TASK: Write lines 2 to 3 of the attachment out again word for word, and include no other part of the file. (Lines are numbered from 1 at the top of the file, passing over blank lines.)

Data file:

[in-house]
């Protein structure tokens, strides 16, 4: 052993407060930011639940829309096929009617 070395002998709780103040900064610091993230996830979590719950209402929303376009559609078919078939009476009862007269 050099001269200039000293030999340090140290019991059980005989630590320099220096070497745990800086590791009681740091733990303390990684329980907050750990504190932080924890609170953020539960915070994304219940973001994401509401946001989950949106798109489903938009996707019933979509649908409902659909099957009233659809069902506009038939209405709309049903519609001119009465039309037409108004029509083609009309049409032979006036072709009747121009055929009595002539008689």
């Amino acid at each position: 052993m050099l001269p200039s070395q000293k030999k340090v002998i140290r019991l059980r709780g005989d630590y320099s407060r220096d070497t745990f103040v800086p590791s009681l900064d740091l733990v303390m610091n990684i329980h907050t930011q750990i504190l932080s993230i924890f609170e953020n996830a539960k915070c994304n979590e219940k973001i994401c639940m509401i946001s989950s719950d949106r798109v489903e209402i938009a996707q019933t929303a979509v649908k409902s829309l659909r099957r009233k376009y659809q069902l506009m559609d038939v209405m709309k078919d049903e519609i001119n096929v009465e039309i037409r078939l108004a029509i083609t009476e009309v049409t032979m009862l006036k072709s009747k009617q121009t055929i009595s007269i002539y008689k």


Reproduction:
């Protein structure tokens, strides 16, 4: 052993407060930011639940829309096929009617 070395002998709780103040900064610091993230996830979590719950209402929303376009559609078919078939009476009862007269 050099001269200039000293030999340090140290019991059980005989630590320099220096070497745990800086590791009681740091733990303390990684329980907050750990504190932080924890609170953020539960915070994304219940973001994401509401946001989950949106798109489903938009996707019933979509649908409902659909099957009233659809069902506009038939209405709309049903519609001119009465039309037409108004029509083609009309049409032979006036072709009747121009055929009595002539008689």
């Amino acid at each position: 052993m050099l001269p200039s070395q000293k030999k340090v002998i140290r019991l059980r709780g005989d630590y320099s407060r220096d070497t745990f103040v800086p590791s009681l900064d740091l733990v303390m610091n990684i329980h907050t930011q750990i504190l932080s993230i924890f609170e953020n996830a539960k915070c994304n979590e219940k973001i994401c639940m509401i946001s989950s719950d949106r798109v489903e209402i938009a996707q019933t929303a979509v649908k409902s829309l659909r099957r009233k376009y659809q069902l506009m559609d038939v209405m709309k078919d049903e519609i001119n096929v009465e039309i037409r078939l108004a029509i083609t009476e009309v049409t032979m009862l006036k072709s009747k009617q121009t055929i009595s007269i002539y008689k």